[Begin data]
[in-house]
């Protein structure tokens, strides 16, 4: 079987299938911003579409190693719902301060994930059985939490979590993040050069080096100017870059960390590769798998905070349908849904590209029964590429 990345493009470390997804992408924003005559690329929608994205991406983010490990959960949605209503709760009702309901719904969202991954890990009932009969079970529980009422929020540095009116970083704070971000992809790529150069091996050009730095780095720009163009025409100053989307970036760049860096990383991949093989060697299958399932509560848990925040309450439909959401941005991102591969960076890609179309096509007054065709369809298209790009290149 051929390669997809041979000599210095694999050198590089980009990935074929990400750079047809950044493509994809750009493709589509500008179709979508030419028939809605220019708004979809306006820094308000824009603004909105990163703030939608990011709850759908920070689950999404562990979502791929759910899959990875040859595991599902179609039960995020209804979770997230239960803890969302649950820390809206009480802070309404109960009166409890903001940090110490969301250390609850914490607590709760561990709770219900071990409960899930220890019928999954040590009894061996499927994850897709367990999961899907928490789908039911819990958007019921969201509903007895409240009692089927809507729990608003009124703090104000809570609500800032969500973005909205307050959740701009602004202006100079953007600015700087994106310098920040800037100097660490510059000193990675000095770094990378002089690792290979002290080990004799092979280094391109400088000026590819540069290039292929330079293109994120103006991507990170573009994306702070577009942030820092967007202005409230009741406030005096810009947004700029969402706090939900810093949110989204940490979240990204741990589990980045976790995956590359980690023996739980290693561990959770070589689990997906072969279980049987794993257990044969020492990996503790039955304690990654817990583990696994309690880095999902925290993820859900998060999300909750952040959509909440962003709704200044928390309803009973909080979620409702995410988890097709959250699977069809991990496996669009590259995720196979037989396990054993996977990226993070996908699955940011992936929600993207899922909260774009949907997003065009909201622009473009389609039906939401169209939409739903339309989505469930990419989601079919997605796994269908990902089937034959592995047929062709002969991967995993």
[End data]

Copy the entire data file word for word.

[in-house]
């Protein structure tokens, strides 16, 4: 079987299938911003579409190693719902301060994930059985939490979590993040050069080096100017870059960390590769798998905070349908849904590209029964590429 990345493009470390997804992408924003005559690329929608994205991406983010490990959960949605209503709760009702309901719904969202991954890990009932009969079970529980009422929020540095009116970083704070971000992809790529150069091996050009730095780095720009163009025409100053989307970036760049860096990383991949093989060697299958399932509560848990925040309450439909959401941005991102591969960076890609179309096509007054065709369809298209790009290149 051929390669997809041979000599210095694999050198590089980009990935074929990400750079047809950044493509994809750009493709589509500008179709979508030419028939809605220019708004979809306006820094308000824009603004909105990163703030939608990011709850759908920070689950999404562990979502791929759910899959990875040859595991599902179609039960995020209804979770997230239960803890969302649950820390809206009480802070309404109960009166409890903001940090110490969301250390609850914490607590709760561990709770219900071990409960899930220890019928999954040590009894061996499927994850897709367990999961899907928490789908039911819990958007019921969201509903007895409240009692089927809507729990608003009124703090104000809570609500800032969500973005909205307050959740701009602004202006100079953007600015700087994106310098920040800037100097660490510059000193990675000095770094990378002089690792290979002290080990004799092979280094391109400088000026590819540069290039292929330079293109994120103006991507990170573009994306702070577009942030820092967007202005409230009741406030005096810009947004700029969402706090939900810093949110989204940490979240990204741990589990980045976790995956590359980690023996739980290693561990959770070589689990997906072969279980049987794993257990044969020492990996503790039955304690990654817990583990696994309690880095999902925290993820859900998060999300909750952040959509909440962003709704200044928390309803009973909080979620409702995410988890097709959250699977069809991990496996669009590259995720196979037989396990054993996977990226993070996908699955940011992936929600993207899922909260774009949907997003065009909201622009473009389609039906939401169209939409739903339309989505469930990419989601079919997605796994269908990902089937034959592995047929062709002969991967995993």